Pointer arithmetic

This is a discussion on Pointer arithmetic within the C Programming forums, part of the General Programming Boards category; What's the correct way to do pointer arithmetic in this example ? Say I store a struct in a buffer ...

  1. #1
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    Pointer arithmetic

    What's the correct way to do pointer arithmetic in this example ?

    Say I store a struct in a buffer at some offset and then want to get a pointer to it. e.g.

    Code:
    int offset;
    sometype mystruct, *ptr;
    char buff[32768];
    
    memcpy(buff[offset], mystruct, sizeof(mystruct));
    Is the pointer

    ptr = (mystruct *)buffer[offset];

    or

    ptr = (mystruct *)buffer + offset;

    or

    ptr = (mystruct *)((&buffer[0]) + offset);

    or something else ? I'm getting confused - and coredumps ...

    thks

  2. #2
    Banned borko_b's Avatar
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    Code:
    int offset;
    sometype mystruct, *ptr;
    char buff[32768];
    
    memcpy(&buff[offset], &mystruct, sizeof(sometype ));
    or

    Code:
    int offset;
    sometype mystruct, *ptr;
    char buff[32768];
    
    memcpy(bufd + offset, &mystruct, sizeof(sometype ));

  3. #3
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    Sorry - didn't make myself clear enough.

    Assume you can't change the code I posted, but I need a pointer to the place in the buffer where the stored struct starts.

    Is this legal ??

    ptr = (sometype *)buffer[offset];

    Should I then be able to write something like

    printf("%d\n", ptr->some_int_member);

    ??

    TIA

  4. #4
    Just Lurking Dave_Sinkula's Avatar
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    >Assume you can't change the code I posted
    Code:
    memcpy(buff[offset], mystruct, sizeof(mystruct));
    But it's got bugs.
    Code:
    memcpy(&buff[offset], &mystruct, sizeof(mystruct));
    You see, buff[offset] is a char, not a pointer; and mystruct is a struct, not a pointer. Since memcpy takes pointers for its first two arguments, if we leave it the way you posted, we'd likely to be writing to wherever from la-la land.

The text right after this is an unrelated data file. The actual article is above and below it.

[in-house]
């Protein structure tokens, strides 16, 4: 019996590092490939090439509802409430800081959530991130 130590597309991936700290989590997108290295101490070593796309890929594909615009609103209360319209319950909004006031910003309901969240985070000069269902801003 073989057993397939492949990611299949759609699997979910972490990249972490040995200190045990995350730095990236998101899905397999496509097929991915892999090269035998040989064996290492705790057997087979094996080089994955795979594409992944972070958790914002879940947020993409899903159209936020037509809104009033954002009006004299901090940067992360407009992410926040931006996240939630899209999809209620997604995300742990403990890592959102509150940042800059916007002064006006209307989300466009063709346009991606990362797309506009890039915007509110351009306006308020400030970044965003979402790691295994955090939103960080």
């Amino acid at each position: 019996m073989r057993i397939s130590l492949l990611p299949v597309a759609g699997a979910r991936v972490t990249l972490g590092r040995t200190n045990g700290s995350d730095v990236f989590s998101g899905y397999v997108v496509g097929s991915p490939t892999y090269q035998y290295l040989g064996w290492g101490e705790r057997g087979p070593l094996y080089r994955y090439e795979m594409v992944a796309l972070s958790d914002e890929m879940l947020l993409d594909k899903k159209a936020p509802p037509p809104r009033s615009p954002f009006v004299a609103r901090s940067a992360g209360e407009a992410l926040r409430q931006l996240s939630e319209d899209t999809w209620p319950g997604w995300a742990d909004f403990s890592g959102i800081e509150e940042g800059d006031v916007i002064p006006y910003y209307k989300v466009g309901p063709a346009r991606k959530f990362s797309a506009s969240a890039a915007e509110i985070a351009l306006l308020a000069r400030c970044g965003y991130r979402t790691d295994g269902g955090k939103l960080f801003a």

Code:
    #include <stdio.h>
    #include <string.h>
    
    struct mytype
    {
        char   name[20];
        int    i;
        double d;
    };
    
    int main(void)
    {
        char buffer[128];
        struct mytype myvar = { "name", -1, 3.14 }, *ptr;
        int offset = 24;
    
        ptr = (struct mytype*)&buffer[offset];
        memcpy(ptr, &myvar, sizeof(myvar));
    
        printf("ptr->name = \"%s\"\n", ptr->name);
        printf("ptr->i    = %d\n",     ptr->i);
        printf("ptr->d    = %lf\n",    ptr->d);
    
        return 0;
    }
    
    /* my output
    ptr->name = "name"
    ptr->i    = -1
    ptr->d    = 3.140000
    */
    7. It is easier to write an incorrect program than understand a correct one.
    40. There are two ways to write error-free programs; only the third one works.*

  5. #5
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    Thanks to all for the suggestions and apologies for posting c**p code. I didn't want to post hundreds of lines of real code and came up with a buggy example :-(

    The alignment problem looks to be the most probable cause of my core dumps, so I'll have to find some other way of doing this.

    D
    #

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